Overview of NoSQL Database

As in today's world we have seen that everything will be data. All processed transactions are online Social Media that are a part of everyone's life. Every second there is lots of data created. Everything is data but relational databases are not scalable enough for the high volume of data. To satisfy the needs of the high volume of data there is another kind of database called “No SQL” database, so in the following article I am trying to provide you an overview.


No SQL (Not Only SQL) databases are non-relational databases designed to handle a large volume of data. It's a next generation of databases and a paradigm shift from relational databases.

Benefits of No SQL

  • Easily handles a large volume of data.

  • Highly scalable, easily supports scale out and Horizontal Scaling.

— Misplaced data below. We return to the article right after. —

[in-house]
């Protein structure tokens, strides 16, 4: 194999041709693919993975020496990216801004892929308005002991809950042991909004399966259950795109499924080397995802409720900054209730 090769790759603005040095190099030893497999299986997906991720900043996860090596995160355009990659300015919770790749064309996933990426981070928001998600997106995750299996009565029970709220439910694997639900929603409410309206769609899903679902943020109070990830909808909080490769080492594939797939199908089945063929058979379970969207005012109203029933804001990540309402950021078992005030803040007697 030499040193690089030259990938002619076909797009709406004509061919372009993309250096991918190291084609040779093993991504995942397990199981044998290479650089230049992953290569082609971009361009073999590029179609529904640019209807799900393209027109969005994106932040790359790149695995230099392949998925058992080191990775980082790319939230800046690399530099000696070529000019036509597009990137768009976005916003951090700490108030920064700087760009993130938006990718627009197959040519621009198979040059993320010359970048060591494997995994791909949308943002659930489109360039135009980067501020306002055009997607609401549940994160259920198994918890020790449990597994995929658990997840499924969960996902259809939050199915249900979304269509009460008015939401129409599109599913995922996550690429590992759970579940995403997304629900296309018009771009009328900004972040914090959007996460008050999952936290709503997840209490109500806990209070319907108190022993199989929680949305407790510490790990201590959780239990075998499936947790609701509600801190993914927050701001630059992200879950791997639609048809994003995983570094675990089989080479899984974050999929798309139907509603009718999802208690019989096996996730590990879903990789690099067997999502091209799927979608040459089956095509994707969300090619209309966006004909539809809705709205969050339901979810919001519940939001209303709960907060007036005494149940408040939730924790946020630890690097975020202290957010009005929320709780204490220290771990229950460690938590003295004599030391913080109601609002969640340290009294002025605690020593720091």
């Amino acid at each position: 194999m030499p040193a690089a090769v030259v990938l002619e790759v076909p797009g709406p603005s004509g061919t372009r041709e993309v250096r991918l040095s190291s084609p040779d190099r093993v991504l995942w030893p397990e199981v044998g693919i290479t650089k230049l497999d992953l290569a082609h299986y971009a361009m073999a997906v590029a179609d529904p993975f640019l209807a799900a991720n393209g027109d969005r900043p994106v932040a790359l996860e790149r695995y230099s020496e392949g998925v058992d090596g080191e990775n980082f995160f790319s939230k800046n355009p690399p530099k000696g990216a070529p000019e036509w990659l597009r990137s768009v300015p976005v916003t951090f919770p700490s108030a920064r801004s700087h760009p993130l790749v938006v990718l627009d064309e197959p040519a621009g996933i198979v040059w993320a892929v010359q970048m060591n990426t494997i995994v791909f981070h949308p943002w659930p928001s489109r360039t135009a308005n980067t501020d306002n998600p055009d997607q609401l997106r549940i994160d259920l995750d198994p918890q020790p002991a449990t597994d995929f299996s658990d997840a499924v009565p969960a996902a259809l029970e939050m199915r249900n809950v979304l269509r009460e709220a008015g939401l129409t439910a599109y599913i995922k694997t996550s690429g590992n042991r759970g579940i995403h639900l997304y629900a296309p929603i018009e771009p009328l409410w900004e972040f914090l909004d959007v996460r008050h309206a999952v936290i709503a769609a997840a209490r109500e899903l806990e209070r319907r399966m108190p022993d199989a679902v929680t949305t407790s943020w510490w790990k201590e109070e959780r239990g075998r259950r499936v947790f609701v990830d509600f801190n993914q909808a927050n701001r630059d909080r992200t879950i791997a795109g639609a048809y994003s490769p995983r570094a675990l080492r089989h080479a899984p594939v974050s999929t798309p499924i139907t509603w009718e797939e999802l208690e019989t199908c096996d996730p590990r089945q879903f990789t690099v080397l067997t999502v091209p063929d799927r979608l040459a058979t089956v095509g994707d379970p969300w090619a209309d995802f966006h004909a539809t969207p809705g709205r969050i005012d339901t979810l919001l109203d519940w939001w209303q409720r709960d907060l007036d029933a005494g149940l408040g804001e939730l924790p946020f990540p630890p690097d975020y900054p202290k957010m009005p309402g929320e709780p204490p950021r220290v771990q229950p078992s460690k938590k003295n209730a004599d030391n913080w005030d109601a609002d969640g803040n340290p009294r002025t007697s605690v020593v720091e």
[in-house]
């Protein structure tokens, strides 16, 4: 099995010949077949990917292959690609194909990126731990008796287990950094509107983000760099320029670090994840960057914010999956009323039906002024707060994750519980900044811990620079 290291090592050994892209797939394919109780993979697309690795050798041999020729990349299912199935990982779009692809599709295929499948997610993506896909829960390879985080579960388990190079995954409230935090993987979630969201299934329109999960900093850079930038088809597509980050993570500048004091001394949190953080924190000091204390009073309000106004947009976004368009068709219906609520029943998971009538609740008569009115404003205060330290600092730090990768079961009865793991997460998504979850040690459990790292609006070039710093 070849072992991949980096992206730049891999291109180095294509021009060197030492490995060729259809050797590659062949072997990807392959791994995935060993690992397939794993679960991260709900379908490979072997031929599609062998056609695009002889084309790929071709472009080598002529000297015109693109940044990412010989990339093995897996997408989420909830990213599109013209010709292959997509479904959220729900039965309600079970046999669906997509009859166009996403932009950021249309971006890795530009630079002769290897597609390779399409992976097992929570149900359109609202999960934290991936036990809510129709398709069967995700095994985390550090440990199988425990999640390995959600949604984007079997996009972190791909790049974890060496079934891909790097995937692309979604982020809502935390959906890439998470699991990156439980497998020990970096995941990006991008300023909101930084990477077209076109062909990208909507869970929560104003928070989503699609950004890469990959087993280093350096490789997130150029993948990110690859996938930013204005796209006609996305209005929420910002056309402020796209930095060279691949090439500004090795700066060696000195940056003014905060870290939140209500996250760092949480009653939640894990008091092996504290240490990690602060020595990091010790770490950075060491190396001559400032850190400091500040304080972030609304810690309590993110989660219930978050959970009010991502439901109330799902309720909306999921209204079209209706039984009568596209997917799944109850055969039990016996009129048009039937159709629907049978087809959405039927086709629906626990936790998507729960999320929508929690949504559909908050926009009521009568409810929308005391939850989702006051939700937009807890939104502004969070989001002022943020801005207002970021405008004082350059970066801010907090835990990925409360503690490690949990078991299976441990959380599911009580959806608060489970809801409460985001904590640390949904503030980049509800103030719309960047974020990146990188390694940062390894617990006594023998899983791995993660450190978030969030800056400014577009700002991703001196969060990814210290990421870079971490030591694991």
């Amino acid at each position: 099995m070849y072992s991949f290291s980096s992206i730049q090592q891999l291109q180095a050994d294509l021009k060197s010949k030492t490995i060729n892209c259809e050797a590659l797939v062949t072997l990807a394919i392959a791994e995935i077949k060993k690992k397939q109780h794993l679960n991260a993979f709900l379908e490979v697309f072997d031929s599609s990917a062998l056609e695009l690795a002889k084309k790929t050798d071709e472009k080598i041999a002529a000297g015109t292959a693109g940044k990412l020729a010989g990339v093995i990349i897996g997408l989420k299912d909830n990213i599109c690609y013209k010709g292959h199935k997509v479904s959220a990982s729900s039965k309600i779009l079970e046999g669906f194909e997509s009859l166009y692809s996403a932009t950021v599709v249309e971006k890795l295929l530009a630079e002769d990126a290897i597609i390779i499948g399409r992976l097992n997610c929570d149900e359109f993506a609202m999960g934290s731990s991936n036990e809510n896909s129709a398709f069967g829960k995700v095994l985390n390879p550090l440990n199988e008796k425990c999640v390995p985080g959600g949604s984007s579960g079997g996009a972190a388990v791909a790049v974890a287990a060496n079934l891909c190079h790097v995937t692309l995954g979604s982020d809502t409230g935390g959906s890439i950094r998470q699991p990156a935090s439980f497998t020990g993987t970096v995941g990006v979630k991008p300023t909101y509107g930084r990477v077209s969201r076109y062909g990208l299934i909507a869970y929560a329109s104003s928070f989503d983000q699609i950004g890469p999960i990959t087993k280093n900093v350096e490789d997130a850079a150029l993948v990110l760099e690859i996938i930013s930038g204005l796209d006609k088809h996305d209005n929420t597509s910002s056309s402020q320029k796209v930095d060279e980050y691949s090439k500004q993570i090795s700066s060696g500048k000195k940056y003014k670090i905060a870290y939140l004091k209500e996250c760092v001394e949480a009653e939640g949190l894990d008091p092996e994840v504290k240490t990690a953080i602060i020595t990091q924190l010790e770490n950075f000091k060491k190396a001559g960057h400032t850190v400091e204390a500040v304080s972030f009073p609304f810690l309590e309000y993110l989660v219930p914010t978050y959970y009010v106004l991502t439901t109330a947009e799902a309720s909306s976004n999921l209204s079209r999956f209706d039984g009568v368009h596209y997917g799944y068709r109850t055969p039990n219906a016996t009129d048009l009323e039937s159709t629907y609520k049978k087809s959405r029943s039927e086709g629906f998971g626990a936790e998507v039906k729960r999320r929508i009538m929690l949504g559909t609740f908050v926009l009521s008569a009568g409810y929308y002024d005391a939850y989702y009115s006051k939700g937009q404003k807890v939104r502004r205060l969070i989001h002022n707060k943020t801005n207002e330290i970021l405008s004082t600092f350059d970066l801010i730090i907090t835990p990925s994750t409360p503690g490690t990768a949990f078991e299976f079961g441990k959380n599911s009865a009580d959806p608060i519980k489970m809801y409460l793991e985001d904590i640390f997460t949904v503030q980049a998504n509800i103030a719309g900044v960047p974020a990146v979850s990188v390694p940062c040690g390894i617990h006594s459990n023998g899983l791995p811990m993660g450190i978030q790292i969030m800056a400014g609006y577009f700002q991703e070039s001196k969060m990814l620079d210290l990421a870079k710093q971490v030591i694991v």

• It doesn't depend on the format of the data. Supports all kinds of data, like structured, semi-structured and unstructured.
  • Open-source.

  • Well integrated with Object Oriented Programming.

  • Very well support by clouds.

Types of “No SQL” databases


    Key-Value databases

    This is the simple type of No SQL database that stores the data in a hash table format. Every item has a unique key that points to the data.

    Examples: Riak ,Voldemort , Redis

    Document Database

    This is also based on a key/value pair but in the value it stores the JSON for the kind of document. Documents can contain many key-value pairs, or key-array pairs, or even nested documents.

    Example: MongoDB, CouchDB

    Column family store: This type of data works for large datasets and stores the data in columns instead of rows.

    Examples: CouchDB, MongoDb

    Graph Database

    Graph DB stores networks, such as social connections.

    Examples: Neo4J ,InfoGrid

Myth about No SQL

Everybody is thinking that No SQL is a replacement of relational databases.


No SQL is not a replacement, it's an alternative way of storing data. In some kinds of applications “No SQL” is not supported so relational database is well suited.


  • Lack of maturity
  • Not well-supported for highly transactional databases

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